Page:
Edward Jenner in the Royal College of Physicians archives
Head and shoulders portrait of a male physician with grey hair and black coat facing left.

As part of the Institute of Historical Research History Day 2022, today we’re taking a look at materials from the RCP archives and museum relating to Edward Jenner (1749-–1823) and the spread of vaccination.

Jenner developed and a new method for preventing smallpox. Inoculation was already a known procedure: that’s when they would infect you with a small amount of smallpox itself. But with Jenner’s method – called vaccination – the patient was infected with the cowpox virus, which was safer, and gave the patient immunity against smallpox. Jenner wasn’t the first person to discover that people who caught cowpox became immune to smallpox – farm and dairy workers had known this for centuries – but he was the first scientist to publish a paper on the subject.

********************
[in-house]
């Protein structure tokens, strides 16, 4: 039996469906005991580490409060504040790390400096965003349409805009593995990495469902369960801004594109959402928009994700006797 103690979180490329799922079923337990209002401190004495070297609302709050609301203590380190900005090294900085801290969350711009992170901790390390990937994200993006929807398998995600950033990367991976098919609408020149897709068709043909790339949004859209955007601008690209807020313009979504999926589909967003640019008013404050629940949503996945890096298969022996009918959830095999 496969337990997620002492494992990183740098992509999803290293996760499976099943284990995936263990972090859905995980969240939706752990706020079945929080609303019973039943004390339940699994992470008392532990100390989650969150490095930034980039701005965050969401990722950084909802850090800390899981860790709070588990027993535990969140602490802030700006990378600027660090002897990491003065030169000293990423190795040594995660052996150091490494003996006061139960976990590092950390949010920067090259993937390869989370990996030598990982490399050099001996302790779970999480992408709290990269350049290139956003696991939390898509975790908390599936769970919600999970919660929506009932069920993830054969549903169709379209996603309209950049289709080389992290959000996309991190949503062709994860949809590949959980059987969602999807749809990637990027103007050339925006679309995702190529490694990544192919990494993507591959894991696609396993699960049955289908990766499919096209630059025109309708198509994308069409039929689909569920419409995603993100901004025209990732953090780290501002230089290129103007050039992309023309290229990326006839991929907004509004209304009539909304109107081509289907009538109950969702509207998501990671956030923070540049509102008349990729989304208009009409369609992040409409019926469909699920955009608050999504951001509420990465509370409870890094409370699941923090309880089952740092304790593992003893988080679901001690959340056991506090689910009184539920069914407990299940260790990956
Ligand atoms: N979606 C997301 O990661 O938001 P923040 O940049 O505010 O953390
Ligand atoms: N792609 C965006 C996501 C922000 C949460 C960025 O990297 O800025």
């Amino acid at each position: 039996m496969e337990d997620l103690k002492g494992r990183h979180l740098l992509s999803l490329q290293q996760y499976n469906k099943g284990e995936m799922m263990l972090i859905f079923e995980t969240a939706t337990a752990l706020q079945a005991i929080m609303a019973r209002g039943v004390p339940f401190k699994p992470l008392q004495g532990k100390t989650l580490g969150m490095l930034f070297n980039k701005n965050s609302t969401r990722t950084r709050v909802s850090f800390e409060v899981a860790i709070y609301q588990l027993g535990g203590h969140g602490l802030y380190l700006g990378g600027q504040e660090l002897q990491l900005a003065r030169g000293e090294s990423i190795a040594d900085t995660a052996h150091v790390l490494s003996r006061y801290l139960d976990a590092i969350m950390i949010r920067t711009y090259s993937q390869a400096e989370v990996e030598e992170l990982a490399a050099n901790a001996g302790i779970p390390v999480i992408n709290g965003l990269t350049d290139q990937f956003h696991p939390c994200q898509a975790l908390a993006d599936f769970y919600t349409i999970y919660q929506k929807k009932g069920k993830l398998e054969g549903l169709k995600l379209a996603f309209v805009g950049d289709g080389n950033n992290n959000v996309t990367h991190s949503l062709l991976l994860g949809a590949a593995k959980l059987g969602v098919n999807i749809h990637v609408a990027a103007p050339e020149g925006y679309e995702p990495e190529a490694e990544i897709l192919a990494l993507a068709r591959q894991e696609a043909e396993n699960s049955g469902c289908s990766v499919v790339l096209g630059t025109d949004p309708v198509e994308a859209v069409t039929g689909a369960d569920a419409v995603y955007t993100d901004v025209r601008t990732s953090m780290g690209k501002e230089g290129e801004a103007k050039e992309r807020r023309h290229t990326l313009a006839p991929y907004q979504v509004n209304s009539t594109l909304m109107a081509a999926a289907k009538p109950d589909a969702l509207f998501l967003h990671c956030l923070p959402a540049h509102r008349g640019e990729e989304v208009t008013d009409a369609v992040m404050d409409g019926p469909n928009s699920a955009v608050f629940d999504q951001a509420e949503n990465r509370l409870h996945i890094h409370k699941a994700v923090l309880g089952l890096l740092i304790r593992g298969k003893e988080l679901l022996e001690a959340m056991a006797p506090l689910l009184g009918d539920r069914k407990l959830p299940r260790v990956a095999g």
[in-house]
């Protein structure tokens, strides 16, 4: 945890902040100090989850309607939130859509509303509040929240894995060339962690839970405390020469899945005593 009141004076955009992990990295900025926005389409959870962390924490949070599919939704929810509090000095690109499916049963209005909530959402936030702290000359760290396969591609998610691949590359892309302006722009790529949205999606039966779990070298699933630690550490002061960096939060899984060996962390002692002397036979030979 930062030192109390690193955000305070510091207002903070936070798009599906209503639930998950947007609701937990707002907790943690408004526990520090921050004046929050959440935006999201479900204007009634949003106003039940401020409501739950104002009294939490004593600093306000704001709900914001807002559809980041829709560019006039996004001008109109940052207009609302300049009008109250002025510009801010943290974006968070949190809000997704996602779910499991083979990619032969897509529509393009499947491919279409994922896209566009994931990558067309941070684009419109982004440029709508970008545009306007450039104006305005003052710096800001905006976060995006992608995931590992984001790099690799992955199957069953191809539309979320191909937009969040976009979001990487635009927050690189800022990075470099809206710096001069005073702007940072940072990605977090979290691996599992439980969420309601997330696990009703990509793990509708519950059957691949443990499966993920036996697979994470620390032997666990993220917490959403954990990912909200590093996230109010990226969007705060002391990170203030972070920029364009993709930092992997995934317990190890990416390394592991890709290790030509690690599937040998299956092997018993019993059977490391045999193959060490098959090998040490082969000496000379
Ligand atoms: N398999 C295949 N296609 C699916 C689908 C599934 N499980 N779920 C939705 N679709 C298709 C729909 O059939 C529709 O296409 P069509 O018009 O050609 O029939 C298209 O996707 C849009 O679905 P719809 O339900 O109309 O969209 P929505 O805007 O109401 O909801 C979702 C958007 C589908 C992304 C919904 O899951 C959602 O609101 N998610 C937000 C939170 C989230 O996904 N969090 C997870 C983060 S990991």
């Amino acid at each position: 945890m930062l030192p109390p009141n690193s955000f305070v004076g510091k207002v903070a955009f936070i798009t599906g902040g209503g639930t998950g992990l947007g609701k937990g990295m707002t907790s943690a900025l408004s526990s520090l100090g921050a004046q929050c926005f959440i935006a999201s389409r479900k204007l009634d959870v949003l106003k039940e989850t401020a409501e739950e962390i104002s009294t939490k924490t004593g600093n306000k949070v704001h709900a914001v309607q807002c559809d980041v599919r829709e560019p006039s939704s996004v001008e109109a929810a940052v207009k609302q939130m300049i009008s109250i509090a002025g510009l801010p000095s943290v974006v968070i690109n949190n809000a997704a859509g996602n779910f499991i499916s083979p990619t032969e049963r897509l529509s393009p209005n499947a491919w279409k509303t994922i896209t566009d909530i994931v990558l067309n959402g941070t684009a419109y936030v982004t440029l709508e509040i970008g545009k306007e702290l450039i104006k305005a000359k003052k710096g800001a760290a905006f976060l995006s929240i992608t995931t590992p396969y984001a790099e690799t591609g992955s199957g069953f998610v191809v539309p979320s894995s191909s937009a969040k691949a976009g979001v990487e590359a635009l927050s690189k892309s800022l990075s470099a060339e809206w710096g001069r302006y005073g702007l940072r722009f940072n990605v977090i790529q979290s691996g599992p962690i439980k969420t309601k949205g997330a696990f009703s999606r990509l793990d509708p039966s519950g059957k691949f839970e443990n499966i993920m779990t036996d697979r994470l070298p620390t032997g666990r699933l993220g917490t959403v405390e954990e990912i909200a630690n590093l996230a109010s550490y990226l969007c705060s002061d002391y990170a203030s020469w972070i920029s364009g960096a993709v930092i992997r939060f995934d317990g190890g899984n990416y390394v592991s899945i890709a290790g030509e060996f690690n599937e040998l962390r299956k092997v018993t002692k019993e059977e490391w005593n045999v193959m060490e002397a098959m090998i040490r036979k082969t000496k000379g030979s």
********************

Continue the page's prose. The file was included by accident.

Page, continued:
A Jenner notebook in our archives runs from 1787 to 1806, and as well as his observations of the natural world and even a few pathology sketches, it includes records of Jenner’s conversations with rural workers about their health and healthcare.


Notebook belonging to doctor Edward Jenner.
Edward Jenner's notebook, MS 372


Unfortunately, he doesn’t really go into cowpox or smallpox much in the notebook that we have, but his notes do show his practice of travelling around the countryside and learning from the local people. In March 1796, he was investigating certain lung diseases, like tuberculosis, and he theorised that they could be caused by parasites passing from animals to humans. He learnt the story of a Mrs Self, who used to work in a butcher’s shop.


‘Mrs Self complained to Mr Hands that she was

tried with a troublesome cough & that she frequently

cough’d up little worms, similar to what she had

often seen in the lungs of hogs when she lived with